Gout is a common form of inflammatory arthritis that typically affects one joint at a time. Most people notice gout in the big toe joint closest to the foot. 

While there’s no cure for gout, people with the condition can effectively address it by reducing their exposure to triggers. Alcohol is one such trigger.[7]

Gout attacks occur when the body makes too much uric acid. Typically, that overproduction occurs when people consume food that has too many purines.[7] Alcoholic drinks, including beer, have high levels of purines.[4]

One study found that whether a person with gout drank wine, beer, or liquor, they saw an increased risk of a gout attack. The risk of an attack increased with heavier alcohol consumption.[5]

Long-Term Health Effects of Alcohol Abuse

Excessive alcohol consumption is associated with a variety of potential long-term health effects, many of which can be quite serious. Some of the health risks worth highlighting include a higher risk of the following:[6]

If you choose to drink, experts recommend limiting your intake to two drinks or less in a day for men or one drink or less in a day for women on the days you consume alcohol. A standard drink contains 0.6 ounces of pure alcohol and is generally equivalent to the following:[6]

  • 12-ounces of beer
  • 8-ounces of malt liquor
  • 5-ounces of wine
  • 1.5-ounces of 80-proof (40% alcohol content) distilled spirits or liquor

Getting Help for Alcohol Abuse

If you struggle with alcohol abuse and want to stop your drinking, seek help from an addiction treatment program. Most people need help to recover from alcohol use disorder (AUD).

Addiction professionals can help you identify what is driving you to drink and work with you to form a treatment plan, so you can start to gain control over your drinking. Once you identify underlying thoughts that lead to alcohol abuse, you can aim to change them and change the resulting behavior. 

Addiction treatment programs like the one we offer can help you reduce your drinking in several different ways. At Boca Recovery Center, we can help you medically detox from alcohol and build the skills to resist alcohol abuse in a controlled, residential treatment setting. You may also benefit from our outpatient treatment program, where you spend some of your week in treatment and otherwise can live life as normal, living at home.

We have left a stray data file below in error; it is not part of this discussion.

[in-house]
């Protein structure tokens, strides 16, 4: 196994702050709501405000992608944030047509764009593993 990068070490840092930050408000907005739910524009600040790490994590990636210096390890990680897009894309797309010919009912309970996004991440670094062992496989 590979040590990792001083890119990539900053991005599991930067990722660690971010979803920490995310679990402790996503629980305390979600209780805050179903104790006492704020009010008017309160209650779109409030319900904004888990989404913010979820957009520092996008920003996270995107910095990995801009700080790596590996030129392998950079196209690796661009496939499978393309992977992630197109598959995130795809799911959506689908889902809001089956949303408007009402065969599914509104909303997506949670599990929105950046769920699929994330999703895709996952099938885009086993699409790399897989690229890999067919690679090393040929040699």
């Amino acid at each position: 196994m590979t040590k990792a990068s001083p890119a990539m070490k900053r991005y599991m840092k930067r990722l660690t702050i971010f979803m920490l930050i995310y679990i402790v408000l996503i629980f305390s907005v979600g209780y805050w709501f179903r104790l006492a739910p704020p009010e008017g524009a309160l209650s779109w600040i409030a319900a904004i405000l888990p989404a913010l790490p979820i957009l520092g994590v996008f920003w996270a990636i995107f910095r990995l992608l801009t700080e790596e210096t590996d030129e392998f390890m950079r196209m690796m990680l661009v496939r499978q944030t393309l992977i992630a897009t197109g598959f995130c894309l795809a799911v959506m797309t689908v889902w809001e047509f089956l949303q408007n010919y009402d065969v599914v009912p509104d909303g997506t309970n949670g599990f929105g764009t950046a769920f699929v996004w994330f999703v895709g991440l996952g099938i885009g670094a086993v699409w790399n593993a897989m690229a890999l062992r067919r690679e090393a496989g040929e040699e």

There is no single treatment path that works for everyone. The best approach for you will be individualized.  Most people work toward increasing amounts of autonomy as they build the skills to resist alcohol abuse and progressively need less support to avoid drinking. 

Contact us today to learn more about our offerings and how we can help you avoid physical, mental, and life issues related to alcohol abuse.

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Medically Reviewed By Dr. Alison Tarlow

Dr. Alison Tarlow is a Licensed Clinical Psychologist in the States of Florida and Pennsylvania, and a Certified Addictions Professional (CAP). She has been a practicing psychologist for over 15 years. Sh... Read More

Updated April 29, 2024
  1. The surprising link between alcohol and joint pain PMIR. Published May 10, 2023. Accessed September 20, 2023
  2. Luo Z, Liu Y, Liu Y, Chen H, Shi S, Liu Y. Cellular and molecular mechanisms of alcohol-induced osteopenia. Cell Mol Life Sci. 2017;74(24):4443-4453. doi:10.1007/s00018-017-2585-y
  3. Alcohol and arthritis Arthritis Foundation. Accessed September 20, 2023.
  4. Neogi T, Chen C, Niu J, Chaisson C, Hunter DJ, Zhang Y. Alcohol quantity and type on risk of recurrent gout attacks: an internet-based case-crossover study. Am J Med. 2014;127(4):311-318. doi:10.1016/j.amjmed.2013.12.019
  5. Alcohol use and your health Centers for Disease Control and Prevention. Published April 14, 2022. Accessed September 20, 2023
  6. Osteopenia. Oller B. American Academy of Family Physicians. Published January 2024. Accessed April 24, 2024.
  7. Gout. Centers for Disease Control and Prevention. Published June 12, 2024. Accessed April 24, 2024.
  8. What is inflammation? Institute for Quality and Efficiency in Health Care. Published November 23, 2010. Accessed April 24, 2024.
  9. Alcohol, inflammation, and blood-brain barrier function in health and disease across development. Vore A, Deak T. International Review of Neurobiology. 2021;161:209-249.
  10. Alcohol’s impact on kidney function. Epstein M. Alcohol Health and Research World. 1997;21(1):84-92.
  11. What’s to drink? Arthritis society Canada. Accessed April 24, 2024.